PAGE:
5 things to know in #MiamiTech: Leaving the Alienware mothership; Magic Leap One lands locally; Why is there a dog on this post? Plus more

1 Azor leaving Alienware, the mothership
Alienware co-founder Frank Azor revealed that he was departing Alienware parent company Dell but didn’t say for where  AMD CEO Lisa Su spilled the beans in a  tweet. He is AMD’s new chief architect of gaming solutions.
End of an era: Azor co-founded Alienware alongside Nelson Gonzalez and Alex Aguila in 1996, and through the years Alienware, as the maker of high-end gaming computers, has been the mothership of South Florida’s gaming sector. Dell bought Alienware in 2006, but Dell kept the Alienware division oversight in South Florida under Azor. No word on the fate of that.
“A little over 21 years ago, I met a couple of lunatics who had an idea they called Alienware. When I met them and learned about the company they were trying to build, I thought to myself, This would be the coolest job ever. I was right, but none of us ever dreamed the brand would come this far,” he wrote in a post announcing his departure.
“I’m so proud of what we’ve built together,” he continued. “Our gaming and premium consumer businesses are outperforming the market and are a huge priority for Dell.  But the builder and creator in me is ready for the next challenge.”
In recent years, Azor served as the head of Dell’s game and XPS divisions.
2 Magic Leap One now on sale at Brickell AT&T store
Perhaps Magic Leap is now the mothership of gaming in South Florida. Although the high-flying company’s spatial computing technology could have impact in industries far beyond gaming and entertainment, it was demoing its new game, Dr. Grordbort’s Invaders, at the Brickell City Centre’s AT&T store, the first store in Florida to carry the Magic Leap One.
The company described the game this way: “Before your eyes, the game’s mischievous characters become aware of you and your surroundings. Leaping onto your table, hiding behind couches and attacking you, the characters are fully aware of where you are at all times, as you try to fend off this robot apocalypse. It’s a strong representation of the power of spatial computing and the new experiences it delivers.”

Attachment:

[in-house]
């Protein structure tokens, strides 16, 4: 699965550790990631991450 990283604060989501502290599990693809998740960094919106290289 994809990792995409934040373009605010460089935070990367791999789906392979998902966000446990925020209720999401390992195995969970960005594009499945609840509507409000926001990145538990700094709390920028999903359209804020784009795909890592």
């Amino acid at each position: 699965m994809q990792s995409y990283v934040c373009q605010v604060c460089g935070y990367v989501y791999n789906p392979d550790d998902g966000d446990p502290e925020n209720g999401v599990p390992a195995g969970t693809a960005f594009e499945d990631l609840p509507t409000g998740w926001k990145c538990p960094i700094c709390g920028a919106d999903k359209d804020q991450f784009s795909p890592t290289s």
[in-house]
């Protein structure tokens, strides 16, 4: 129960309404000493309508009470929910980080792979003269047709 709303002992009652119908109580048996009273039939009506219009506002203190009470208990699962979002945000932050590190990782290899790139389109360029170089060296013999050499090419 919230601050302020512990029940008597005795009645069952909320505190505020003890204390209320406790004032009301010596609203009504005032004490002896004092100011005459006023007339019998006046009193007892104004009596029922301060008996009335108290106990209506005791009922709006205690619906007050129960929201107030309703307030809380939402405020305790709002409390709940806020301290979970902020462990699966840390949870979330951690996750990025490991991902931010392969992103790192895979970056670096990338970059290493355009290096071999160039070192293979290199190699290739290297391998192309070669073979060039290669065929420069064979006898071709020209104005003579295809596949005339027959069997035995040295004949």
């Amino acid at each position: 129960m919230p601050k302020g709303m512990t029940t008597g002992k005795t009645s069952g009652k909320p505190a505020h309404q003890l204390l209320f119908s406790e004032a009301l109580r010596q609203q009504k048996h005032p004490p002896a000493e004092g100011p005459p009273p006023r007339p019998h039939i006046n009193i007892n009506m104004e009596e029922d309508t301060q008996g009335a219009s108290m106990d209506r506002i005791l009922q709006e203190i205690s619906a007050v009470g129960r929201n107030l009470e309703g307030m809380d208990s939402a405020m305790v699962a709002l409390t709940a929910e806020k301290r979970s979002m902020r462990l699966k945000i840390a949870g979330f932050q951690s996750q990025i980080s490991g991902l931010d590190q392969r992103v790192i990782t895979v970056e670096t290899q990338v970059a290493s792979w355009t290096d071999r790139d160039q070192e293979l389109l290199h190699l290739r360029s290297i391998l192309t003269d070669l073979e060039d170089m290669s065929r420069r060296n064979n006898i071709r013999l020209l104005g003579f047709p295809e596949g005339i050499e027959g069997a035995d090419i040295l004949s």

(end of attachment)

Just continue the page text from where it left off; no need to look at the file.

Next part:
The South Florida Business Journal’s Emon Reiser demoed the game and reported that AT&T plans to have Magic Leap in 50 AT&T stores by the end of the year. Read her story here.

3 Chewy’s first earnings report brings investor growls
Chewy’s 45% sales pop in its first quarter since taking the company public was indeed tail-wagging worthy, but instead shares fell 6.6% on the news on Friday. Welcome to Wall Street, CHWY. 
The Dania Beach-based company’s quarterly revenue and loss were roughly in line with analysts’ expectations. Sales were $1.1 billion for the quarter compared with $763 million for the same quarter a year ago. The company’s net loss of $26.5 million in the quarter decreased by half from $59.8 million in the 2018 quarter. Chewy said it has 11.3 million customers, up 3.5 million from a year ago. Earnings were announced after the close of trading on Thursday.
Before going public, Chewy was acquired in May 2017 by PetSmart for about $3.3 billion. It has some 10,000 employees.
4 Palm Beach County tech company honored
Levatas, a Palm Beach tech firm launched 13 years ago in founder Chris Nielsen’s garage, has been recognized by the U.S. Senate’s  Committee on Small Business and Entrepreneurship as  Small Business of the Week. Levatas, a company with about 100 employees, creates artificial intelligence software for clients such as IBM, Dell, Cisco, Royal Caribbean  and Duffy’s sports bars. Read more in the Palm Beach Post.
5 Kidpreneurs steal the show at Miami Dade College
Many Florida youth are trying their hand at starting businesses – and we’re not talking lemonade stands. This week, over 500 students, 10 and up, showed up with their business pitches to an annual Youth Economic Development Conference at Miami Dade College’s North and Homestead campuses. It was hosted by Urgent Inc., an Overtown-based non-profit that aims to economically empower youths and create a community ripple-effect. Read about a few of the student entrepreneurs in WJCT’s report here.
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Nancy Dahlberg